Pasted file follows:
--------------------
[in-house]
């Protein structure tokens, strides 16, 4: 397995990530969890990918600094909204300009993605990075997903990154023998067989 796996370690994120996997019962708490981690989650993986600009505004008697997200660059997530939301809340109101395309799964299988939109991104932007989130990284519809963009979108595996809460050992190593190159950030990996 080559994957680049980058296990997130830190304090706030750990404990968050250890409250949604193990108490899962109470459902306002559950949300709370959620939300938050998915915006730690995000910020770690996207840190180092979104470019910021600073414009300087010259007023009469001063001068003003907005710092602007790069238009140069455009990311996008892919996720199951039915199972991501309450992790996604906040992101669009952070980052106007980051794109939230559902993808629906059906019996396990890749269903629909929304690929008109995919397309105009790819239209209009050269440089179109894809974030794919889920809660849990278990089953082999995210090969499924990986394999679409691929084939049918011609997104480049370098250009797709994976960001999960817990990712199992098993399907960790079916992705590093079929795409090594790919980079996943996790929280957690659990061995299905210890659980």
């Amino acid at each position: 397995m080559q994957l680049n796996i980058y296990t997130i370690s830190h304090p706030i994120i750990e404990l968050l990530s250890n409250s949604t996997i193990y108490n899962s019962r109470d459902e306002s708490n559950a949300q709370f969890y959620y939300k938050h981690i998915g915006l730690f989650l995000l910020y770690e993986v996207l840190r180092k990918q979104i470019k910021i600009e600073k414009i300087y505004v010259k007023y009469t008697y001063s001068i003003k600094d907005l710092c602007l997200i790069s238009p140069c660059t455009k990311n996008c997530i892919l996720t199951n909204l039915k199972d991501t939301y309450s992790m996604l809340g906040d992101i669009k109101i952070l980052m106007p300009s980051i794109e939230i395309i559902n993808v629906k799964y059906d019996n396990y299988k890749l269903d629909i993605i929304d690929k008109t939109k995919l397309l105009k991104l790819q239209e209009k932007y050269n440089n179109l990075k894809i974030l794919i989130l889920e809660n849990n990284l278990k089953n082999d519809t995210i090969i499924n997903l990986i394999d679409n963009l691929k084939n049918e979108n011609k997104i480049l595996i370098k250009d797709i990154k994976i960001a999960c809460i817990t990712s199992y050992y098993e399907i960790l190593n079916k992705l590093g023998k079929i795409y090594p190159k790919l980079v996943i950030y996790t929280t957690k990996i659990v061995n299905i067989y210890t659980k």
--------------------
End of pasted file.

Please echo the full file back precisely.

[in-house]
């Protein structure tokens, strides 16, 4: 397995990530969890990918600094909204300009993605990075997903990154023998067989 796996370690994120996997019962708490981690989650993986600009505004008697997200660059997530939301809340109101395309799964299988939109991104932007989130990284519809963009979108595996809460050992190593190159950030990996 080559994957680049980058296990997130830190304090706030750990404990968050250890409250949604193990108490899962109470459902306002559950949300709370959620939300938050998915915006730690995000910020770690996207840190180092979104470019910021600073414009300087010259007023009469001063001068003003907005710092602007790069238009140069455009990311996008892919996720199951039915199972991501309450992790996604906040992101669009952070980052106007980051794109939230559902993808629906059906019996396990890749269903629909929304690929008109995919397309105009790819239209209009050269440089179109894809974030794919889920809660849990278990089953082999995210090969499924990986394999679409691929084939049918011609997104480049370098250009797709994976960001999960817990990712199992098993399907960790079916992705590093079929795409090594790919980079996943996790929280957690659990061995299905210890659980």
């Amino acid at each position: 397995m080559q994957l680049n796996i980058y296990t997130i370690s830190h304090p706030i994120i750990e404990l968050l990530s250890n409250s949604t996997i193990y108490n899962s019962r109470d459902e306002s708490n559950a949300q709370f969890y959620y939300k938050h981690i998915g915006l730690f989650l995000l910020y770690e993986v996207l840190r180092k990918q979104i470019k910021i600009e600073k414009i300087y505004v010259k007023y009469t008697y001063s001068i003003k600094d907005l710092c602007l997200i790069s238009p140069c660059t455009k990311n996008c997530i892919l996720t199951n909204l039915k199972d991501t939301y309450s992790m996604l809340g906040d992101i669009k109101i952070l980052m106007p300009s980051i794109e939230i395309i559902n993808v629906k799964y059906d019996n396990y299988k890749l269903d629909i993605i929304d690929k008109t939109k995919l397309l105009k991104l790819q239209e209009k932007y050269n440089n179109l990075k894809i974030l794919i989130l889920e809660n849990n990284l278990k089953n082999d519809t995210i090969i499924n997903l990986i394999d679409n963009l691929k084939n049918e979108n011609k997104i480049l595996i370098k250009d797709i990154k994976i960001a999960c809460i817990t990712s199992y050992y098993e399907i960790l190593n079916k992705l590093g023998k079929i795409y090594p190159k790919l980079v996943i950030y996790t929280t957690k990996i659990v061995n299905i067989y210890t659980k």